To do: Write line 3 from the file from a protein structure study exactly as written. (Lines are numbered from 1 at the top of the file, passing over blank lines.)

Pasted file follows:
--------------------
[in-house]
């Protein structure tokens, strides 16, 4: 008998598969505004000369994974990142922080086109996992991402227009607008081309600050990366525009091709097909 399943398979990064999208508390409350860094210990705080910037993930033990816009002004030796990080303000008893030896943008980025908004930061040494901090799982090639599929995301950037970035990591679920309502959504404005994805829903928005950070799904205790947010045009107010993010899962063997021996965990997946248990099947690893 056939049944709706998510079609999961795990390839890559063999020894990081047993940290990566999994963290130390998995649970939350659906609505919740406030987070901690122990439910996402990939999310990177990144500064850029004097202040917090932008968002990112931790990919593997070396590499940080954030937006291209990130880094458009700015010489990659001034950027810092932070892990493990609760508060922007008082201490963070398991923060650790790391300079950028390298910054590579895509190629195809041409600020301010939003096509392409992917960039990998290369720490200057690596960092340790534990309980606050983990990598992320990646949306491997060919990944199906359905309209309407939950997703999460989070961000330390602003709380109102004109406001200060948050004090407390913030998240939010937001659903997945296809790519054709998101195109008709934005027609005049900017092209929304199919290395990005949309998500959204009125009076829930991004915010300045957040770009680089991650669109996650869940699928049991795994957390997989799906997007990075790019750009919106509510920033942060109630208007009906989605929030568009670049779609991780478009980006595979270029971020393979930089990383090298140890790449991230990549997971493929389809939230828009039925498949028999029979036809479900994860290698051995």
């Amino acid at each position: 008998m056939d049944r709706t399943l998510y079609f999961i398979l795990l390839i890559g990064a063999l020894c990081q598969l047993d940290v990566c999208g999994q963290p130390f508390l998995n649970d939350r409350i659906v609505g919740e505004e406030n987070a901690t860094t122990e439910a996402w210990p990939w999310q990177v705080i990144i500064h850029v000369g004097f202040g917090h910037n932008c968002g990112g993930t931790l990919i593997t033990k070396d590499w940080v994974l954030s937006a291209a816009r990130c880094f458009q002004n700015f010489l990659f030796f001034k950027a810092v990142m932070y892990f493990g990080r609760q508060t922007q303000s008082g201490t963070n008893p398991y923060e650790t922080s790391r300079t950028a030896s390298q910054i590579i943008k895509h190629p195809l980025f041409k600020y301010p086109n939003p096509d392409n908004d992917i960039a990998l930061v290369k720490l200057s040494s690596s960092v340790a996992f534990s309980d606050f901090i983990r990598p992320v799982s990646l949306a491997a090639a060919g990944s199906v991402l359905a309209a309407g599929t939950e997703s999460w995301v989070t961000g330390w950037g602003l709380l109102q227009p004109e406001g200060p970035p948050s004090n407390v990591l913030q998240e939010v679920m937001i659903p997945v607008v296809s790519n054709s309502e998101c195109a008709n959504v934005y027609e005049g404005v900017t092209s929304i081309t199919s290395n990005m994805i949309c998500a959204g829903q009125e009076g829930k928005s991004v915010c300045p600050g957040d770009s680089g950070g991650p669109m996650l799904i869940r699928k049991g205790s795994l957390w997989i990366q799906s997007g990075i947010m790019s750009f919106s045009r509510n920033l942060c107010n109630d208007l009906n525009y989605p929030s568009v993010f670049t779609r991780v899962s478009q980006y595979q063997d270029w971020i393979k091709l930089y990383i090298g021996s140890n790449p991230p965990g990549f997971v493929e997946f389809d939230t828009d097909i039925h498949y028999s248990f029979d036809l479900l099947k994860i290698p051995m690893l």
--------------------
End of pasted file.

């Amino acid at each position: 008998m056939d049944r709706t399943l998510y079609f999961i398979l795990l390839i890559g990064a063999l020894c990081q598969l047993d940290v990566c999208g999994q963290p130390f508390l998995n649970d939350r409350i659906v609505g919740e505004e406030n987070a901690t860094t122990e439910a996402w210990p990939w999310q990177v705080i990144i500064h850029v000369g004097f202040g917090h910037n932008c968002g990112g993930t931790l990919i593997t033990k070396d590499w940080v994974l954030s937006a291209a816009r990130c880094f458009q002004n700015f010489l990659f030796f001034k950027a810092v990142m932070y892990f493990g990080r609760q508060t922007q303000s008082g201490t963070n008893p398991y923060e650790t922080s790391r300079t950028a030896s390298q910054i590579i943008k895509h190629p195809l980025f041409k600020y301010p086109n939003p096509d392409n908004d992917i960039a990998l930061v290369k720490l200057s040494s690596s960092v340790a996992f534990s309980d606050f901090i983990r990598p992320v799982s990646l949306a491997a090639a060919g990944s199906v991402l359905a309209a309407g599929t939950e997703s999460w995301v989070t961000g330390w950037g602003l709380l109102q227009p004109e406001g200060p970035p948050s004090n407390v990591l913030q998240e939010v679920m937001i659903p997945v607008v296809s790519n054709s309502e998101c195109a008709n959504v934005y027609e005049g404005v900017t092209s929304i081309t199919s290395n990005m994805i949309c998500a959204g829903q009125e009076g829930k928005s991004v915010c300045p600050g957040d770009s680089g950070g991650p669109m996650l799904i869940r699928k049991g205790s795994l957390w997989i990366q799906s997007g990075i947010m790019s750009f919106s045009r509510n920033l942060c107010n109630d208007l009906n525009y989605p929030s568009v993010f670049t779609r991780v899962s478009q980006y595979q063997d270029w971020i393979k091709l930089y990383i090298g021996s140890n790449p991230p965990g990549f997971v493929e997946f389809d939230t828009d097909i039925h498949y028999s248990f029979d036809l479900l099947k994860i290698p051995m690893l």